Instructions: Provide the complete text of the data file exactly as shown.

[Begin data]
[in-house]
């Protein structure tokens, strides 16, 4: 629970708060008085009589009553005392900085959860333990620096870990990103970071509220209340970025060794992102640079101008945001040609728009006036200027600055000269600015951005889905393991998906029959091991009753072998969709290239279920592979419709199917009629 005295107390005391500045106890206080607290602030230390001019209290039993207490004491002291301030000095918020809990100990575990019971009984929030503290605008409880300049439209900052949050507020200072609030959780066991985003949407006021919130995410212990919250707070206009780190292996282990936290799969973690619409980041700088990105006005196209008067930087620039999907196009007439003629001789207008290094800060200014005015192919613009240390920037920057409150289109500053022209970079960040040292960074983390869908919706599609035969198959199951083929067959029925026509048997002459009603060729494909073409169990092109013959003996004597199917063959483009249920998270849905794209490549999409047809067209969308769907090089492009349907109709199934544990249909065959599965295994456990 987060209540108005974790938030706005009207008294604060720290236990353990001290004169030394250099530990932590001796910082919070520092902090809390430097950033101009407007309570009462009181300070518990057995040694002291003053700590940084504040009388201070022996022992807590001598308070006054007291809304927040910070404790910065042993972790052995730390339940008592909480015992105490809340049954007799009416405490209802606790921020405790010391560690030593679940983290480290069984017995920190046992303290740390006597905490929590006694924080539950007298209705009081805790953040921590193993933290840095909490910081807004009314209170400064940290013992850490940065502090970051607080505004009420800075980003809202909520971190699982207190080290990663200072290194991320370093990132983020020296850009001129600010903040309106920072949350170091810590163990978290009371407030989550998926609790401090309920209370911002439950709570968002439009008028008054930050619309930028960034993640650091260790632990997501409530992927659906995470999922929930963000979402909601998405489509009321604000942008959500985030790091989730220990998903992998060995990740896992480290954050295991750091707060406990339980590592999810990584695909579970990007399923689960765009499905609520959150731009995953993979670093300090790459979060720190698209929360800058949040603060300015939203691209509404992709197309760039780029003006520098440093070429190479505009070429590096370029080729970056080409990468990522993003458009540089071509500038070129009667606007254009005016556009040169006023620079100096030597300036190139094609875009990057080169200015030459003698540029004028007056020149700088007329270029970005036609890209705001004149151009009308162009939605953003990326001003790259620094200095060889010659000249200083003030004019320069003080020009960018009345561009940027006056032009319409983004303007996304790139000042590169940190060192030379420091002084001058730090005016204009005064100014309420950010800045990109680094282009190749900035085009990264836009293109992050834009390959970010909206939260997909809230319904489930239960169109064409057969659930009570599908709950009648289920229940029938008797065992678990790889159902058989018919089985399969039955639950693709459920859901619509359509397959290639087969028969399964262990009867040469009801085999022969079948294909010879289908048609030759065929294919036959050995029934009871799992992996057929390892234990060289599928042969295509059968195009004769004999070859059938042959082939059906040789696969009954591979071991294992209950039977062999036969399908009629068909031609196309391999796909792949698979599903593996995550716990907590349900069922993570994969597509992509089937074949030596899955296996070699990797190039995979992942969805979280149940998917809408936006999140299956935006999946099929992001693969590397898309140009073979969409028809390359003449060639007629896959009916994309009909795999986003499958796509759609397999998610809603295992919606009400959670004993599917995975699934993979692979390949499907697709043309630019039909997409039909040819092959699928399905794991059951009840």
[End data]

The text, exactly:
[in-house]
């Protein structure tokens, strides 16, 4: 629970708060008085009589009553005392900085959860333990620096870990990103970071509220209340970025060794992102640079101008945001040609728009006036200027600055000269600015951005889905393991998906029959091991009753072998969709290239279920592979419709199917009629 005295107390005391500045106890206080607290602030230390001019209290039993207490004491002291301030000095918020809990100990575990019971009984929030503290605008409880300049439209900052949050507020200072609030959780066991985003949407006021919130995410212990919250707070206009780190292996282990936290799969973690619409980041700088990105006005196209008067930087620039999907196009007439003629001789207008290094800060200014005015192919613009240390920037920057409150289109500053022209970079960040040292960074983390869908919706599609035969198959199951083929067959029925026509048997002459009603060729494909073409169990092109013959003996004597199917063959483009249920998270849905794209490549999409047809067209969308769907090089492009349907109709199934544990249909065959599965295994456990 987060209540108005974790938030706005009207008294604060720290236990353990001290004169030394250099530990932590001796910082919070520092902090809390430097950033101009407007309570009462009181300070518990057995040694002291003053700590940084504040009388201070022996022992807590001598308070006054007291809304927040910070404790910065042993972790052995730390339940008592909480015992105490809340049954007799009416405490209802606790921020405790010391560690030593679940983290480290069984017995920190046992303290740390006597905490929590006694924080539950007298209705009081805790953040921590193993933290840095909490910081807004009314209170400064940290013992850490940065502090970051607080505004009420800075980003809202909520971190699982207190080290990663200072290194991320370093990132983020020296850009001129600010903040309106920072949350170091810590163990978290009371407030989550998926609790401090309920209370911002439950709570968002439009008028008054930050619309930028960034993640650091260790632990997501409530992927659906995470999922929930963000979402909601998405489509009321604000942008959500985030790091989730220990998903992998060995990740896992480290954050295991750091707060406990339980590592999810990584695909579970990007399923689960765009499905609520959150731009995953993979670093300090790459979060720190698209929360800058949040603060300015939203691209509404992709197309760039780029003006520098440093070429190479505009070429590096370029080729970056080409990468990522993003458009540089071509500038070129009667606007254009005016556009040169006023620079100096030597300036190139094609875009990057080169200015030459003698540029004028007056020149700088007329270029970005036609890209705001004149151009009308162009939605953003990326001003790259620094200095060889010659000249200083003030004019320069003080020009960018009345561009940027006056032009319409983004303007996304790139000042590169940190060192030379420091002084001058730090005016204009005064100014309420950010800045990109680094282009190749900035085009990264836009293109992050834009390959970010909206939260997909809230319904489930239960169109064409057969659930009570599908709950009648289920229940029938008797065992678990790889159902058989018919089985399969039955639950693709459920859901619509359509397959290639087969028969399964262990009867040469009801085999022969079948294909010879289908048609030759065929294919036959050995029934009871799992992996057929390892234990060289599928042969295509059968195009004769004999070859059938042959082939059906040789696969009954591979071991294992209950039977062999036969399908009629068909031609196309391999796909792949698979599903593996995550716990907590349900069922993570994969597509992509089937074949030596899955296996070699990797190039995979992942969805979280149940998917809408936006999140299956935006999946099929992001693969590397898309140009073979969409028809390359003449060639007629896959009916994309009909795999986003499958796509759609397999998610809603295992919606009400959670004993599917995975699934993979692979390949499907697709043309630019039909997409039909040819092959699928399905794991059951009840």